In New York, proponents of gas drilling say we can protect ourselves from this type of devastation by having better regulations. The tragedies in Colorado and the 2006 flood of my farm eviscerate this theory.

While the regulations in the Supplemental Generic Environmental Impact Statement, the conditions under which New York state proposed to regulate fracking, may be better than what they have in Colorado, history tells us they are unlikely to address a weather calamity like the Colorado flooding.

My farm was destroyed by what was considered a 500-year flood, but the SGEIS only seeks to prohibit wells in areas that are defined as 100-year flood plains. This flood plain definition has been rendered almost meaningless, as climate change has created a “new normal” where we are seeing the increased frequency of weather events that previously were defined as 100-year, 500-year and even 1,000-year occurrences. We experienced two 100-year floods and the 500-year flood in a five-year period.

Even if the proposed regulations were more stringent, our government does not have the ability or willingness to enforce regulations. A recent study showed the Department of Environmental Conservation has lost one third of its staff. And in case after case, the Federal Environmental Protection Agency has been walking away from dealing with fracking pollution.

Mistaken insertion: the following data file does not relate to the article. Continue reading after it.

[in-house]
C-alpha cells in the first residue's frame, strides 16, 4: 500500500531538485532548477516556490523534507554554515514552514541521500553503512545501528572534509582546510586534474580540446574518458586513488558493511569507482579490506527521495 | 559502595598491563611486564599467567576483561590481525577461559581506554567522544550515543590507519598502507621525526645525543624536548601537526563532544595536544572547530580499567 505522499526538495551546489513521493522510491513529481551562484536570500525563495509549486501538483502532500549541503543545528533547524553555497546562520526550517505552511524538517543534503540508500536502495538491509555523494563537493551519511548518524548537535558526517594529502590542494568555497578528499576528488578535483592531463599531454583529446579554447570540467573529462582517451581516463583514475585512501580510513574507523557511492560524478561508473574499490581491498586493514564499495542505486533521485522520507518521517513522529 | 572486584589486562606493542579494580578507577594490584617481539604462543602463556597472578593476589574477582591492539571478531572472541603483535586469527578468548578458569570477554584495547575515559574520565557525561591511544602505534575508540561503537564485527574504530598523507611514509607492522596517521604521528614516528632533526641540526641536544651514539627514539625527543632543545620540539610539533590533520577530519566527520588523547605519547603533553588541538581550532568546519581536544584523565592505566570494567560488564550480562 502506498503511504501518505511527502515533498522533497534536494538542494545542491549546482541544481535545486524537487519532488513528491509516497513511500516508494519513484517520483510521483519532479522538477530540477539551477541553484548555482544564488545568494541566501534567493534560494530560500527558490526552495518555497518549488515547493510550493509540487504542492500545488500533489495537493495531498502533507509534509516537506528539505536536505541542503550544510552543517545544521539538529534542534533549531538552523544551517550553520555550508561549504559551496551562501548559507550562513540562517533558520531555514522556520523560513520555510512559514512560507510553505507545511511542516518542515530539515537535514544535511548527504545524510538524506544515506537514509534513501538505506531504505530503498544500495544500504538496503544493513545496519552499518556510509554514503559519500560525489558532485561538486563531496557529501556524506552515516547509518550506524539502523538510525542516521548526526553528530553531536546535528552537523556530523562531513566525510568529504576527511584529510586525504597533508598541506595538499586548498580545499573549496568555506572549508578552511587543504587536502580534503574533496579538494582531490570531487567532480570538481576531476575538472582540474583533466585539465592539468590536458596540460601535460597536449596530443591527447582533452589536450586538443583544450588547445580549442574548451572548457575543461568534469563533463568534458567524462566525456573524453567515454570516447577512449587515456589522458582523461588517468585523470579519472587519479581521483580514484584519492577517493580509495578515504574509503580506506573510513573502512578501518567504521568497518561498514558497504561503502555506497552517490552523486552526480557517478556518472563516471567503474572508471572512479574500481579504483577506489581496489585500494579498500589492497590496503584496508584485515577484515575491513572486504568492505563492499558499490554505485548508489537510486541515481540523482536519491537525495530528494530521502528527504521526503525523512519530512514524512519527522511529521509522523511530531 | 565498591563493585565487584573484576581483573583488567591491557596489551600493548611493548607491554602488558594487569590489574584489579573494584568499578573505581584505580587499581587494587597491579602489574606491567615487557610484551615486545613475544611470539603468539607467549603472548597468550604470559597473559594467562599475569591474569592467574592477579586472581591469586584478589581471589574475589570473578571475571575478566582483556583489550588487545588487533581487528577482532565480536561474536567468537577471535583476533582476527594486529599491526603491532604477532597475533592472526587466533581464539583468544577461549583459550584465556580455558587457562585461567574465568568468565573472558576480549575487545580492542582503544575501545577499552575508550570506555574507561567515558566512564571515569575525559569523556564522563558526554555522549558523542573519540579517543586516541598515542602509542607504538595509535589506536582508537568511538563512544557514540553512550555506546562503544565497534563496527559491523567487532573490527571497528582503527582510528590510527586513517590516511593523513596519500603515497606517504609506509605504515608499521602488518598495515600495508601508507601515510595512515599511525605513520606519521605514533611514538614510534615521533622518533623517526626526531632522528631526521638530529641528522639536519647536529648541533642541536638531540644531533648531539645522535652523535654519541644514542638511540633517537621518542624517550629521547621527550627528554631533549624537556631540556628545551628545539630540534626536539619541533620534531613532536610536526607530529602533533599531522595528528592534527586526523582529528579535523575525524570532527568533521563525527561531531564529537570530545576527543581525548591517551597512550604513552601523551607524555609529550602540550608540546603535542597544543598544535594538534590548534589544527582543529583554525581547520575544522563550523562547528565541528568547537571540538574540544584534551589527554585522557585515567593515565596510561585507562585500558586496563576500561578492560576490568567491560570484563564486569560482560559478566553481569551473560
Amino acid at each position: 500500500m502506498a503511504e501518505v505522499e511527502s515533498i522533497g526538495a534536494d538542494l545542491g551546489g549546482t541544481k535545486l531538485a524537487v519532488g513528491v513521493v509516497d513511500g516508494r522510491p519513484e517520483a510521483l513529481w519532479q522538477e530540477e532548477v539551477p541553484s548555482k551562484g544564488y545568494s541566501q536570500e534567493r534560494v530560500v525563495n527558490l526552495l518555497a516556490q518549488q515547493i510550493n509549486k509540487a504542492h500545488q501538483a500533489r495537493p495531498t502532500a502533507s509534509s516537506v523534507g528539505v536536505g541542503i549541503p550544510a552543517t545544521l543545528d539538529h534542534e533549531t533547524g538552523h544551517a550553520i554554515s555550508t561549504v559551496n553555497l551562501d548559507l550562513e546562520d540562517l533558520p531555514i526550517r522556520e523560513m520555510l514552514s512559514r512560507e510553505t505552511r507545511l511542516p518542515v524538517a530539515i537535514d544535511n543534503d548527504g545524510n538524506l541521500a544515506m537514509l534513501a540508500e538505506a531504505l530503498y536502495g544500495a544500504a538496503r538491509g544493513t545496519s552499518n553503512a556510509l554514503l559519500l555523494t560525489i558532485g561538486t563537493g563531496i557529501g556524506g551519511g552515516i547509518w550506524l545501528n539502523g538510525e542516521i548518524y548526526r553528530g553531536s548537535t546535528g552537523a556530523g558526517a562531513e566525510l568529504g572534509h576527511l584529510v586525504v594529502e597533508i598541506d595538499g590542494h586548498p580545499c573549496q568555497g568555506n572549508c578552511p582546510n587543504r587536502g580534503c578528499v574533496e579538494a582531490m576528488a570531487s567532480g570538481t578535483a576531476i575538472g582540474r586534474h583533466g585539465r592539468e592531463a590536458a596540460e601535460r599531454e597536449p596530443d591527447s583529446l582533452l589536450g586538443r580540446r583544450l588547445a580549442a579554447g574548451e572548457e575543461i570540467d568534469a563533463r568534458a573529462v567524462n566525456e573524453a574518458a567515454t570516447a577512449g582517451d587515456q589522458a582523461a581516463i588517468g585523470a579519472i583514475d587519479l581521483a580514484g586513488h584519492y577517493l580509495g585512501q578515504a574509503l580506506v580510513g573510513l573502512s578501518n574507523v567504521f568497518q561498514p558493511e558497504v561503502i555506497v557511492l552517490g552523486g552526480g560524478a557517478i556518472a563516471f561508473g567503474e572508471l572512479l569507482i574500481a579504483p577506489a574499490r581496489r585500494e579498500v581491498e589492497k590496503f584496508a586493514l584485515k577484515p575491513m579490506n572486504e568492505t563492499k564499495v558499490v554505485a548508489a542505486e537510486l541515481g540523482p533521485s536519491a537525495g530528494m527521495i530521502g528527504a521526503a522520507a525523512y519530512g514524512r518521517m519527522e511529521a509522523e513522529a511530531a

Ironically, it is the carbon emissions from burning natural gas and other fossil fuels that is accelerating climate change, which in turn is increasing the intensity of storms.

Gov. Andrew Cuomo has maintained a moratorium as the Department of Health and DECstudies the science on fracking. If there was ever a sign that fracking is not right for New York and we need to move to clean energy, the Colorado disaster is it.

Wes Gillingham is program director at Catskill Mountainkeeper.

Catskill Food Initiative


Catskill Food Initiative logo

Promoting sustainable economic growth in the Catskills through agriculture

Catskill Farm New York FarmA critical component of Catskill Mountainkeeper’s mission is to facilitate sustainable

economic growth in the Catskills.  Since agriculture, our region’s number two industry behind tourism, has the strongest potential to fuel this growth, we have created the Catskill Food Initiative.